2.Do Some Mind Mapping
Having an outline of the story in your hands before beginning the first chapter helps you save a lot of time. It is easy to write when you don’t have to prepare everything from scratch and brainstorm at every stage. A chapter-wise breakup of the entire plot is a place to begin.
You can also create visual charts and mind maps to lay out the entire storyline. If you already know what is about to happen, you will not waste your time contemplating the occurrence of events and focus more on getting the point across. Here’s how you can ensure that you’ve covered all the crucial points leading up
Simple Checklist of Events:
- Listing the setting.
- Introduction of the character.
- Interesting events from where the book begins.
- Revealing the protagonist.
- Stirring up conflict.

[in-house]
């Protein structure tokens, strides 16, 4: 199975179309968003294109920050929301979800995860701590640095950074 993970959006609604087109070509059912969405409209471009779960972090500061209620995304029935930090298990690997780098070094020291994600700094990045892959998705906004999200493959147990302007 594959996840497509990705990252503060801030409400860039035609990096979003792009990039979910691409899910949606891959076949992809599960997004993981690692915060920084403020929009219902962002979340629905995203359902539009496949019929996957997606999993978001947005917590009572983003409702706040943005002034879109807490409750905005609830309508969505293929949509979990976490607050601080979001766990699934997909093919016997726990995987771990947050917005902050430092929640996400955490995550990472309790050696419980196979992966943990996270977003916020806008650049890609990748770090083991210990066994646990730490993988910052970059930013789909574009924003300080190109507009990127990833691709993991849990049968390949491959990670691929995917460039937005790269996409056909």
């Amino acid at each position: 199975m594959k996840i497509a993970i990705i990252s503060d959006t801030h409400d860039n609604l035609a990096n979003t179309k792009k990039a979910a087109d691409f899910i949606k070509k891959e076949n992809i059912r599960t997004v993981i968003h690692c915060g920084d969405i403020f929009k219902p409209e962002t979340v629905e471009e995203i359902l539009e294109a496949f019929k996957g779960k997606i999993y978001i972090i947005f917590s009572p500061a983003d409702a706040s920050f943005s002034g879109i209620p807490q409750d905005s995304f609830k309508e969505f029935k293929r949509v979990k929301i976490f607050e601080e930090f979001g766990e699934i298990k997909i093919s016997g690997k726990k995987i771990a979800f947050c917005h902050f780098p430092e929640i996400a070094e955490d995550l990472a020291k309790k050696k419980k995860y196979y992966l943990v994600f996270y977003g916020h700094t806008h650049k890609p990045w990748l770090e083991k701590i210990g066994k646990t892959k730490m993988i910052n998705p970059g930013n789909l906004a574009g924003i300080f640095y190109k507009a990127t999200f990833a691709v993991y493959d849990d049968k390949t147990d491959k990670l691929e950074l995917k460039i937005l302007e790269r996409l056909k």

- Increasing the action.
- Uncovering whatever is at stake.
- The turning point.
- Repercussions and reactions.
- Conflict resolution.
3. Identify the Type of Writer You Are
Self-awareness is a tool that many people fail to realize the relevance of. Instead of being one of them, identify your writing patterns and alter your action by your type. If you are the kind of writer who does a lot of fact-checking before finalizing your draft, do not waste your time shifting from one Google tab to another.
Keep a journal handy, prepare your bullet points and tally with that while writing the chapter. to help you identify your patterns, here’s a simple checklist you can look up and relate to:
Which One Are You?
- The procrastinator- keeps delaying the work for another hour.
- The socialite- spends more time talking about writing on the internet than actually writing.
- The uplifter- leaves his/her work midway to listen to others.
- The binge eater- spends more time snacking and sipping coffee while writing.
- The impulsive writer- switches between chapters, writing software, begins another project without completing the previous one.
- The resourceful writer- has ten pens, three notebooks, all writing tools, and maps handy and keeps flipping them.
- The theorist- has ten possible resolutions for one conflict, gets confused while choosing.